Veterans Dive Into Scuba At CMU

You wouldn’t believe how long I’ve waited to do this,” he said with a smirk, as his eyes gazed at the water. “It was like a dream come true for me – it really was.”

On a Saturday afternoon at Central Methodist University, a longtime dream became an exciting reality for Grady McCrary, one of seven U.S. military veterans welcomed to the University’s campus on March 4.

For the first time, CMU’s Marine Biology Program sponsored “Explore SCUBA Day” in hope of showing appreciation, fulfilling a few dreams, and brightening the spirits belonging to service men and women who perhaps deserve it most.

Veterans from Harry S. Truman Memorial Veterans Hospital in Columbia made the trip to Fayette where they interacted with CMU Marine Biology students, received SCUBA training and instruction, and with masks and oxygen tanks in place, dipped into CMU’s E.E. Rich Pool to explore the water.

“We offer the (Explore SCUBA) program for our own students, and I thought it would be cool if we did it for our veterans,” said CMU Associate Professor of Biology Greg Thurmon of his idea. 

Veterans are accustomed to being active, he explained, but many now face difficulties because of disabilities. “That changes in the water due to buoyancy, and SCUBA can give them a chance to experience an ‘adventure sport,’” he said.

And an adventure it was. As the veterans became more and more comfortable with their SCUBA gear, many stayed under the water to simply swim around and take in their surroundings -- sometimes only emerging to give their student instructor a quick smile before going under again.

“I’m like a fish in the water – I can swim, but there’s a lot more to this than that,” said Kevin Hackworth, a veteran who served in the United States Air Force in the late 80s and early 90s. “You can’t just jump in and figure it out. There’s a lot of science behind this.”

Matt Fugitt served in the Army during the first Gulf War, and said he learned a lot about instruction and the importance of trusting your instructor during his SCUBA experience. “It was challenging to get the grasp of it, but once I did, it was a lot of fun. I’d like to do it again, actually.”

Expressing his appreciation, McCrary, who served in the Army in the 70s, couldn’t say enough about his experiences with CMU’s Marine Biology program. “It was a dream come true. An adventure of a lifetime – and life is so rewarding,” he said.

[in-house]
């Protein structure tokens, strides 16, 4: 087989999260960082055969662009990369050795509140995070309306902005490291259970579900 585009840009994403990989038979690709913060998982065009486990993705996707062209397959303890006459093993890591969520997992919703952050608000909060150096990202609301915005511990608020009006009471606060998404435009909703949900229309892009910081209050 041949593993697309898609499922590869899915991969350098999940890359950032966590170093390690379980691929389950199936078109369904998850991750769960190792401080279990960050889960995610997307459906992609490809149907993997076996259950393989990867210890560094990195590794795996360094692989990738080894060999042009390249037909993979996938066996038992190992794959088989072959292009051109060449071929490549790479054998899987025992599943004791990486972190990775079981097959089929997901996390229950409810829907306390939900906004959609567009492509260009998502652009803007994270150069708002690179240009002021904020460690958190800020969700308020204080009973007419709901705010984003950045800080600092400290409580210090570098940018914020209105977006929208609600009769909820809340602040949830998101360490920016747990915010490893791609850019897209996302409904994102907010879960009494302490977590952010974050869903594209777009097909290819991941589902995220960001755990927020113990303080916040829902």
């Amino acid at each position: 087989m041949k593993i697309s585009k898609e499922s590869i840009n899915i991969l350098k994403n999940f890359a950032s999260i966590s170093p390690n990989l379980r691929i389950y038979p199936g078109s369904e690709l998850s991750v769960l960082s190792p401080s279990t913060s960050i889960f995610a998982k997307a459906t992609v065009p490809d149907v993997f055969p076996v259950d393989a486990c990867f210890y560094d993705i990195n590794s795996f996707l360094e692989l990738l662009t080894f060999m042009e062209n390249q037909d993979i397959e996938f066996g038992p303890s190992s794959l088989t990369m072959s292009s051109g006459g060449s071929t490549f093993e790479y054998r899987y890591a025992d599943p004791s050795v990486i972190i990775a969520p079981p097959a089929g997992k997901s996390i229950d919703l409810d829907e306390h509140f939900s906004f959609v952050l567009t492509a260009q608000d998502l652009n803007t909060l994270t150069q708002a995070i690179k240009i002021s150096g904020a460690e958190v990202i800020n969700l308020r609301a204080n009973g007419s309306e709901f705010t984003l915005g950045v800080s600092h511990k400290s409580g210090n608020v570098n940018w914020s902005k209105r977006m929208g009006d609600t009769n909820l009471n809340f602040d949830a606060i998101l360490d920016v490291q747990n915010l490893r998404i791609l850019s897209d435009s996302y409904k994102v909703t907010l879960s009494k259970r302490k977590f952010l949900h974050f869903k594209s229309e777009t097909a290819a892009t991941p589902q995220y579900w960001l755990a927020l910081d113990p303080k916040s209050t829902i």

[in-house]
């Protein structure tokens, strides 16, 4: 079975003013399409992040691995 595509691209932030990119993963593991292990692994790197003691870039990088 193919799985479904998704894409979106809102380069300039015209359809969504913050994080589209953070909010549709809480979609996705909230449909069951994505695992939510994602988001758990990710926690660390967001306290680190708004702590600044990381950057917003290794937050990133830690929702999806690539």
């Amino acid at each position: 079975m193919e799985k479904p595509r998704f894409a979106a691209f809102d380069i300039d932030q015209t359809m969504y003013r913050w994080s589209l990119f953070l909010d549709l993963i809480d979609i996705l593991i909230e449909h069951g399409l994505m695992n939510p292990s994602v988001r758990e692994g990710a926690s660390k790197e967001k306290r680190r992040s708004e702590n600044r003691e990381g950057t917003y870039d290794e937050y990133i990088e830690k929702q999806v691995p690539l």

He spoke about how for many years, he struggled with depression, drugs and alcohol, but he found a saving grace through Truman Memorial. His participation in programs they offered – just like the SCUBA lessons he had just experienced at CMU – exposed life’s enjoyments that to his previous self, went unnoticed.

“It’s good for the depressed mind. A lot of people suffer from mental illness, but if they would get involved in activities such as this, it could really help,” he said. “If you enjoy something, you should pursue it.

“I’d love to do this again. It felt good. Who knows? I might take a class to further this experience. It could be something I could be really good at.”

The idea of the veterans being able to pursue the SCUBA experience further was at the forefront of both CMU’s and Truman Memorial’s minds. CMU wants to make this the first of many similar events, but also hopes veterans take classes beyond this introduction. Obtaining certification could even lead to opportunities to visit the Gulf Coast for a dive, according to Thurmon. 

“We are hoping that some of them are interested in SCUBA class,” said Wayne Morse, CMU assistant director of plant operations and safety coordinator. Morse is a retired Army veteran, and also volunteers at Truman Memorial. He and Thurmon worked together to make Explore SCUBA Day possible. 

“This day means a lot to me,” he said. “Sometimes you almost get forgotten. You don’t wear that uniform every day and you don’t wear something that identifies you as a veteran, so it’s nice to recognize them for what they’ve done, and help them work through any issues they may be having.” 

Explore SCUBA Day was all about the veterans and their experiences, but everyone who helped make it possible agreed it was an enlightening and rewarding event. 

“It’s exciting to have the experience of working with veterans,” said CMU junior Carmelo Calandro, a Marine Biology major from Imperial. “I think they’re receiving a whole new perspective about what Marine Biology really means, and having a great time doing it.”

Also helping make the day possible were Erin Carr and Kelly Schilling, both recreational therapists from Truman Memorial. One of the main goals, according to Carr, is to expose veterans to experiences that integrate them into the community – igniting an interest, and encouraging them to independently pursue the activities further. 

“This is our first time doing SCUBA, but it has been great -- we’re always interested in community activities that will help veterans,” Carr said. “It’s been an absolutely wonderful opportunity, and we’ve really enjoyed it.”

Learn More
Apply Now